Week of March 12: 306,267
Week of March 19: 293,231
Update on voting in primary election
Today, Governor Beshear and Secretary of State Michael Adams announced new voting guidelines for the June primary.
“We appreciate the Secretary of State and the fact that what we have done here isn’t partisan, it isn’t a Democrat or Republican thing, it’s what is required to respond to a worldwide health pandemic. It’s just about doing the right thing so thank you very much,” the Governor said.
“What the Governor believed and what I believed, of course, to do was to negotiate something in advance – well in advance – of the June 23 election as early as possible, so we could make sure the rules of the game were in place,” Secretary Adams said. “We wanted to make sure the rules were negotiated by people of both parties, the State Board of Elections, which is a bipartisan body, Democrat governor and a Republican secretary of state, so we could have broad public consensus that these were the rules of the game and they were fair.”
Gov. Beshear said both arts organizations and local public safety and governments were receiving federal funding made available in response to COVID-19. Separately, the Governor said the President has authorized assistance for certain Kentucky counties that suffered significant damage as a result of severe storms, flooding, landslides and mudslides beginning Feb. 3, and continuing through Feb. 29, 2020.
Guidance on reopening for health care providers and facilities
Thursday, Gov. Beshear announced that Monday, April 27, the state will begin the gradual restart and reopening of our Phase 1 health care services and facilities, although they will operate vastly different than they did before the outbreak of the novel coronavirus 2019.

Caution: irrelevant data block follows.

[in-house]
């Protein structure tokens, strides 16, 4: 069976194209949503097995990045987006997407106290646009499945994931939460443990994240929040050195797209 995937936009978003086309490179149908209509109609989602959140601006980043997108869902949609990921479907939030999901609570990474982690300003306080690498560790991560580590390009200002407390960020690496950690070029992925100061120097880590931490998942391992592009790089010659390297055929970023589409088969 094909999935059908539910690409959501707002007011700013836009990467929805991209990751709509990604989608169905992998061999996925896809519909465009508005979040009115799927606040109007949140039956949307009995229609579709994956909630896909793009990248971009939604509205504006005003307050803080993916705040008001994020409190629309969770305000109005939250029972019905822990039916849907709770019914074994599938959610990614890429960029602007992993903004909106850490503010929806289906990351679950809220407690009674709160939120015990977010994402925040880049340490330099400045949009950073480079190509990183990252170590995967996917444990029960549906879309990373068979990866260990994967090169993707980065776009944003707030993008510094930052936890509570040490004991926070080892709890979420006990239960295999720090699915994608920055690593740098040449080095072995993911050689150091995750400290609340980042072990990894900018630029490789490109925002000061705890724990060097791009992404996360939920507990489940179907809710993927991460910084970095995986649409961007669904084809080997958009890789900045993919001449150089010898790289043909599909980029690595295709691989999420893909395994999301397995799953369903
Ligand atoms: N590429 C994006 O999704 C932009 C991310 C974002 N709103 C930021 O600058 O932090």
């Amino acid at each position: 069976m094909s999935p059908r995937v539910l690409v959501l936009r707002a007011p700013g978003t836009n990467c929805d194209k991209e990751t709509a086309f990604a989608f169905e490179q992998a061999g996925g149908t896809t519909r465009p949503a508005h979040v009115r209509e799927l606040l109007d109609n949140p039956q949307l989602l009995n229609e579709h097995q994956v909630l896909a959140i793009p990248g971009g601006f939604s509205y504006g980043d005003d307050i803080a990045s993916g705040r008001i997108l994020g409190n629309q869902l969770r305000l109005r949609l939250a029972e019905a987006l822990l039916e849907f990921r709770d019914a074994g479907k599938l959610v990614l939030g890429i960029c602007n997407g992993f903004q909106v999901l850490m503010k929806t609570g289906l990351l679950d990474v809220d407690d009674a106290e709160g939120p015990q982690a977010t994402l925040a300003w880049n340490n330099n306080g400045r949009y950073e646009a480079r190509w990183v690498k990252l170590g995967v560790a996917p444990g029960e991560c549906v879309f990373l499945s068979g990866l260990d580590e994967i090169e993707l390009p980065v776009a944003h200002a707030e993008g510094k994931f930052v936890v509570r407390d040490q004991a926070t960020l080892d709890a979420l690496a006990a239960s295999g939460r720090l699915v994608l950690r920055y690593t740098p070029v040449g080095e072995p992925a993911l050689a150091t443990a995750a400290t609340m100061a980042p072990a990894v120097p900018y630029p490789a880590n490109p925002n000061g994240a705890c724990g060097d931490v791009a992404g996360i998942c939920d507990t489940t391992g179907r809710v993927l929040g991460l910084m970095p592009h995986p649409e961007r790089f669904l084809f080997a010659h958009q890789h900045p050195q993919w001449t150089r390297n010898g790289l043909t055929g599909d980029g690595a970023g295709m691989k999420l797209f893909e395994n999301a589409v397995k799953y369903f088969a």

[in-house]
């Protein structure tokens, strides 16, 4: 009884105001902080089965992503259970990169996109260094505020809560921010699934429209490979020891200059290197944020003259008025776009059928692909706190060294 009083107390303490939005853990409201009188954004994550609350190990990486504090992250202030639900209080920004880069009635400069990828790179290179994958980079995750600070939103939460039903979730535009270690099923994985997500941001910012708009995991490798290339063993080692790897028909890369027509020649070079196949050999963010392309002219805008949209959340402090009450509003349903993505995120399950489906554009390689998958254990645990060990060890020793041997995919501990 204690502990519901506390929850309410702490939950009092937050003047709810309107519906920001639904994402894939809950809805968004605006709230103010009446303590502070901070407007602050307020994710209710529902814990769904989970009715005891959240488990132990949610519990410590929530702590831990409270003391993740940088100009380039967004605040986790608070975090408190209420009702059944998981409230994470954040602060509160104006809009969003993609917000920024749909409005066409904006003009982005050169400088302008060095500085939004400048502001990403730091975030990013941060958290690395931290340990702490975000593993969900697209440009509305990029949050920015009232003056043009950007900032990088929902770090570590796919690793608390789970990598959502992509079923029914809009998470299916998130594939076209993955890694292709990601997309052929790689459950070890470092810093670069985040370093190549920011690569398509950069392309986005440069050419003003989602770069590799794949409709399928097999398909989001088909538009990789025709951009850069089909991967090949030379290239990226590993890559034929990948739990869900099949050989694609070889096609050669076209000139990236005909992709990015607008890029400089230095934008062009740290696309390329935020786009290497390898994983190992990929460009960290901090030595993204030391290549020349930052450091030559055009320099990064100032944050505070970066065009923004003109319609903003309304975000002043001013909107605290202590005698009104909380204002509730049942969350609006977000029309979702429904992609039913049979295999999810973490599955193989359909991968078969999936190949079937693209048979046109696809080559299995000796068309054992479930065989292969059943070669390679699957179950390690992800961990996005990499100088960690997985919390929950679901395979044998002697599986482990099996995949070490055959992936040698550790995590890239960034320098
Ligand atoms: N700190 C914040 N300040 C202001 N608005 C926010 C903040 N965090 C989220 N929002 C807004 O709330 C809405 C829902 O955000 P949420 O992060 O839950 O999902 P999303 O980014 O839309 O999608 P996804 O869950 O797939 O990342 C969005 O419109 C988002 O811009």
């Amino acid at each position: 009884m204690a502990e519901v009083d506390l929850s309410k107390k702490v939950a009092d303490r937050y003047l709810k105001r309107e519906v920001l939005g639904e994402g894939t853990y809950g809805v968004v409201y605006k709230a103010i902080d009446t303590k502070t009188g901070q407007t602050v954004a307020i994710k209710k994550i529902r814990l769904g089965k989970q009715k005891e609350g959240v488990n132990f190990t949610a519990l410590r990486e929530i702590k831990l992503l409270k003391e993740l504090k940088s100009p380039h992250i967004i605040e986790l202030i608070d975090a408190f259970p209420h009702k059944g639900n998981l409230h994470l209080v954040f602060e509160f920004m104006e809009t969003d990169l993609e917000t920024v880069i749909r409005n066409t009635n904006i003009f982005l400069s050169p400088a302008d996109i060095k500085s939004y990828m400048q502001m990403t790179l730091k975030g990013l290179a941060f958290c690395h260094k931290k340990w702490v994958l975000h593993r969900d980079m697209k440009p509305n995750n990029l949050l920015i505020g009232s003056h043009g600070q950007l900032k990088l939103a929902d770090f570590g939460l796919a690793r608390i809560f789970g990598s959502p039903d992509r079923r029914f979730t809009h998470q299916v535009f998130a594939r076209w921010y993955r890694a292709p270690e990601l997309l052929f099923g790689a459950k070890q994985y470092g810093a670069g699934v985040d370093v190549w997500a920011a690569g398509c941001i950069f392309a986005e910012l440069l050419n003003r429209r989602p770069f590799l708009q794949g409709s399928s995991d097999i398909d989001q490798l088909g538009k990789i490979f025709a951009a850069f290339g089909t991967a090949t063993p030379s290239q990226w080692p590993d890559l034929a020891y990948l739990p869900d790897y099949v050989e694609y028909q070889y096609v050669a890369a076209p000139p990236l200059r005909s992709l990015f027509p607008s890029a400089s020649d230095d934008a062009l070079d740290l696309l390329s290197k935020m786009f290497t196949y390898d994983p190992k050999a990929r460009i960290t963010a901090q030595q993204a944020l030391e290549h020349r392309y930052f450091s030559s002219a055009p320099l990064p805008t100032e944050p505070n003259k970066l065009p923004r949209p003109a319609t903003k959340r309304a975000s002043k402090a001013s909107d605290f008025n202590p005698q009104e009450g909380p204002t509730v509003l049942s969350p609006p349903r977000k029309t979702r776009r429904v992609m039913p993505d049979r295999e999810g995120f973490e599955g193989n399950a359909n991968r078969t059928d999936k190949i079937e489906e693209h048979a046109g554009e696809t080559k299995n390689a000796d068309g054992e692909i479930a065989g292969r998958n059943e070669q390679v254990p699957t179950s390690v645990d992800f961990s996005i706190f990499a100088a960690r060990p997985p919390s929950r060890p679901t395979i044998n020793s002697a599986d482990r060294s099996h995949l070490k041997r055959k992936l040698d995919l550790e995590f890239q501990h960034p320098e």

Today, the Governor commuted an additional 352 sentences. All of those who were commuted were serving sentences for non-violent, non-sexual offenses and had 5 years or fewer remaining on their sentences.
“This isn’t something we take lightly but we know that this virus can get in these facilities,” the Governor said. “And we’re taking similar actions that we see governors all over the United States doing.”
339 of those commuted were state inmates serving their sentences in local jails who have medical conditions that the U.S. Centers for Disease Control and Prevention (CDC) has identified as making them more vulnerable to COVID-19.
13 of those commuted were state inmates in both jails and state prisons who are over age 65, another risk factor identified by the CDC.
As with the previous commutations, these commutations are conditional. Those who are commuted cannot have COVID-19 or symptoms of COVID-19 when released, they must have a verifiable residence to be released to, they must self-quarantine for 14 days after release to ensure they do not have COVID-19, and they must not commit other crimes during their period of release.
The Governor said an individual incarcerated at Green River Correctional Complex passed away this morning after spending 11 days in the hospital after battling COVID-19. The 59-year old man was admitted to the hospital April 13 and tested positive for COVID-19 the same day. His family has been notified but out of respect for their privacy and the HIPAA Privacy Rule, we are not identifying his name.
He was serving a 15-year sentence out of Taylor County and had approximately eight years left to serve of his sentence. Justice and Public Safety Cabinet Secretary Mary Noble provided a video on the steps taken at Green River Correctional Complex.
“By following medical advice and the CDC guidelines we are applying a two-step protocol to address this problem,” Secretary Noble said.
“The first step is an expansive sanitization. Bleach cleanings of the building are done multiple times daily. Masks have been distributed and both officers and inmates are required to wear them. And officers are required to wear gloves. When officers begin their shift, their temperature is taken and they are checked for other coronavirus symptoms,” she added. “The second step is controlled containment. In controlled containment, no outside visits are allowed. The seven dorms are separated and the inmates spend the majority of the day in their cells.”